Mobile data: Made to measure

Neil Savage in Nature: “For decades, doctors around the world have been using a simple test to measure the cardiovascular health of patients. They ask them to walk on a hard, flat surface and see how much distance they cover in six minutes. This test has been used to predict the survival rates of lung transplant candidates, to measure the progression of muscular dystrophy, and to assess overall cardiovascular fitness.

The walk test has been studied in many trials, but even the biggest rarely top a thousand participants. Yet when Euan Ashley launched a cardiovascular study in March 2015, he collected test results from 6,000 people in the first two weeks. “That’s a remarkable number,” says Ashley, a geneticist who heads Stanford University’s Center for Inherited Cardiovascular Disease. “We’re used to dealing with a few hundred patients, if we’re lucky.”

Numbers on that scale, he hopes, will tell him a lot more about the relationship between physical activity and heart health. The reason they can be achieved is that millions of people now have smartphones and fitness trackers with sensors that can record all sorts of physical activity. Health researchers are studying such devices to figure out what sort of data they can collect, how reliable those data are, and what they might learn when they analyse measurements of all sorts of day-to-day activities from many tens of thousands of people and apply big-data algorithms to the readings.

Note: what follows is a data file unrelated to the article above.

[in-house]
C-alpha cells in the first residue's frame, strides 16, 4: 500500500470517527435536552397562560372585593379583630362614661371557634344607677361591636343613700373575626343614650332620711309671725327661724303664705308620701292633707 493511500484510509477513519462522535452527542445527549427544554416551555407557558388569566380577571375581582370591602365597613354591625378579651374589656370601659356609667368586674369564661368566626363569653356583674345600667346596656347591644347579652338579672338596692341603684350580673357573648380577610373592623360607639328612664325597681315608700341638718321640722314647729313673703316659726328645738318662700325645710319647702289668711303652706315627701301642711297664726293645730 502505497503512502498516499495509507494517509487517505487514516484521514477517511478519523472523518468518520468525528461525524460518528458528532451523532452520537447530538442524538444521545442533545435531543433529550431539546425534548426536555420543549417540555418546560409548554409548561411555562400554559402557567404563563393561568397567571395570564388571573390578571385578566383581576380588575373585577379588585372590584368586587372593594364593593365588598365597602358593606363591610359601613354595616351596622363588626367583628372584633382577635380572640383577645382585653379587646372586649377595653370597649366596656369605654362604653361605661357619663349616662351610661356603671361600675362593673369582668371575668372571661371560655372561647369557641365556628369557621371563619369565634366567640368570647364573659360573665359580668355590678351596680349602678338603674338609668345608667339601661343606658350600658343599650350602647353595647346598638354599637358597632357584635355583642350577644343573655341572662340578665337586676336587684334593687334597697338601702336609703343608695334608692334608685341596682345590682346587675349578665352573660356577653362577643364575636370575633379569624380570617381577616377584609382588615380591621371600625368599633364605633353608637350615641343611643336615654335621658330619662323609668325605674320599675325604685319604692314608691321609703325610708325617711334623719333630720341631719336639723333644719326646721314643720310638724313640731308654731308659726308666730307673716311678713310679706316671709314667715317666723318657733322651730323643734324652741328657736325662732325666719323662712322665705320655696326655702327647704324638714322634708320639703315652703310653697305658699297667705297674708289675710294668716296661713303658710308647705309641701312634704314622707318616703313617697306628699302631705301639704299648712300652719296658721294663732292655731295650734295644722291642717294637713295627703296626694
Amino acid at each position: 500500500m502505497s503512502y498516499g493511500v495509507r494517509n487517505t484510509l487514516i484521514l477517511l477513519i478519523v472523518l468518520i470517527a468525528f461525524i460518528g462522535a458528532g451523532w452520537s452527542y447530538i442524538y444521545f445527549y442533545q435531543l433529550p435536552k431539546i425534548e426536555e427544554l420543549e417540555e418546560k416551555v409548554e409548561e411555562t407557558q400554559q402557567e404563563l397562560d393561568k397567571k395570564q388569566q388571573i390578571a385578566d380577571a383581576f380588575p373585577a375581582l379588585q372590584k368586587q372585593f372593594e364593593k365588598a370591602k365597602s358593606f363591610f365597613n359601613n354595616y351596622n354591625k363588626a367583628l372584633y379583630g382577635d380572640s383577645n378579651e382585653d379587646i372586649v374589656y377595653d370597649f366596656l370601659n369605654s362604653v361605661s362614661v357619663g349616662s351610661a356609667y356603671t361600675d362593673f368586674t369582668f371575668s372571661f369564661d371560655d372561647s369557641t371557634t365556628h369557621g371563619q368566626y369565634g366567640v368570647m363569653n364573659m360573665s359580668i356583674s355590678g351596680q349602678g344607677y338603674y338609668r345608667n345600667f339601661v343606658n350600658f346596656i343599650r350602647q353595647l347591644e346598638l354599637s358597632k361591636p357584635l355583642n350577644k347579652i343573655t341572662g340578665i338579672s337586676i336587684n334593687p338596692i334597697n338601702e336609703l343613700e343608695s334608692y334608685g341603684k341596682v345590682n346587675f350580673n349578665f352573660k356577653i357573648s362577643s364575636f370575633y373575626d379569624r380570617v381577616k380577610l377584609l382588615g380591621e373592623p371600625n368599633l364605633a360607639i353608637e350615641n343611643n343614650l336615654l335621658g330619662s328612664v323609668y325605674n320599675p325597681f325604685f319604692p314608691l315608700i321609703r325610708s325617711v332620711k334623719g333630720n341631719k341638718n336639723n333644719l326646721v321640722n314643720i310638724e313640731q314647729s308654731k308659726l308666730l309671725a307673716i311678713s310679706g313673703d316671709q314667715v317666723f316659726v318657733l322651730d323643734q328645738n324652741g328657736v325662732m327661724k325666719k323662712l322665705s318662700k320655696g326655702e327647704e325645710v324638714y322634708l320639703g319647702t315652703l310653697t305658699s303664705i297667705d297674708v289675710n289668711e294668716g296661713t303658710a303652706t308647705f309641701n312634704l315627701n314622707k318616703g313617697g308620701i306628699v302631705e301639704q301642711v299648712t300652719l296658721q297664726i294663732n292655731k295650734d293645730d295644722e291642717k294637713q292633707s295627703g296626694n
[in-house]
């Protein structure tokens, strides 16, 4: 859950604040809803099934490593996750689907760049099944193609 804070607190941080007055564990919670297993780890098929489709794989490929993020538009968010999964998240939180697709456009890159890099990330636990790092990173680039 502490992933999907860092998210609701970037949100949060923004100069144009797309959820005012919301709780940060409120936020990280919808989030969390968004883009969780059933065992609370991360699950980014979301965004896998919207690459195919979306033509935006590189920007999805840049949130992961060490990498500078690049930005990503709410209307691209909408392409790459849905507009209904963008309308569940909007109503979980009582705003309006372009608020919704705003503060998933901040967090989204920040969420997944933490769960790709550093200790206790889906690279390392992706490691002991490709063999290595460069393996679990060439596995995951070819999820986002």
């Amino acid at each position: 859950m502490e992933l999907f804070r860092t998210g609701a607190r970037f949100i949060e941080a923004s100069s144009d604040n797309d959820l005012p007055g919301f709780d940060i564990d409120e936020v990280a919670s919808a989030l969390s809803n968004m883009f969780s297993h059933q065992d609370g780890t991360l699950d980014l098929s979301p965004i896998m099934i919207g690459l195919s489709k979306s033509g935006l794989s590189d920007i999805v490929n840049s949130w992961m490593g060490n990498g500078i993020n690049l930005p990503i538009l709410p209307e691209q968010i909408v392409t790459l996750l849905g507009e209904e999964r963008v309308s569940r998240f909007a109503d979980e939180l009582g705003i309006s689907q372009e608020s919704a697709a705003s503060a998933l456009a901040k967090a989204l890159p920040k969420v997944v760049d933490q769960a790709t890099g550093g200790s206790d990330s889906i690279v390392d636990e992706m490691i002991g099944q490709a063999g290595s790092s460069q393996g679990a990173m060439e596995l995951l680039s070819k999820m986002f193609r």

By July, more than 40,000 people in the United States had signed up to participate in Ashley’s study, which uses an iPhone application called MyHeart Counts. He expects the numbers to surge as the app becomes more widely available around the world. The study — designed by scientists, approved by institutional review boards, and requiring informed consent — asks participants to answer questions about their health and risk factors, and to use their phone’s motion sensors to collect data about their activities for seven days. They also do a six-minute walk test, and the phone measures the distance they cover. If their own doctors have ordered blood tests, users can enter information such as cholesterol or glucose measurements. Every three months, the app checks back to update their data.

Physicians know that physical activity is a strong predictor of long-term heart health, Ashley says. But it is less clear what kind of activity is best, or whether different groups of people do better with different types of exercise. MyHeart Counts may open a window on such questions. “We can start to look at subgroups and find differences,” he says.

“You can take pretty noisy data, but if you have enough of it, you can find a signal.”

It is the volume of the data that makes such studies possible. In traditional studies, there may not be enough data to find statistically significant results for such subgroups. And rare events may not occur in the smaller samples, or may produce a signal so weak that it is lost in statistical noise. Big data can overcome those problems, and if the data set is big enough, small errors can be smoothed out. “You can take pretty noisy data, but if you have enough of it, you can find a signal,” Ashley says….(More)”.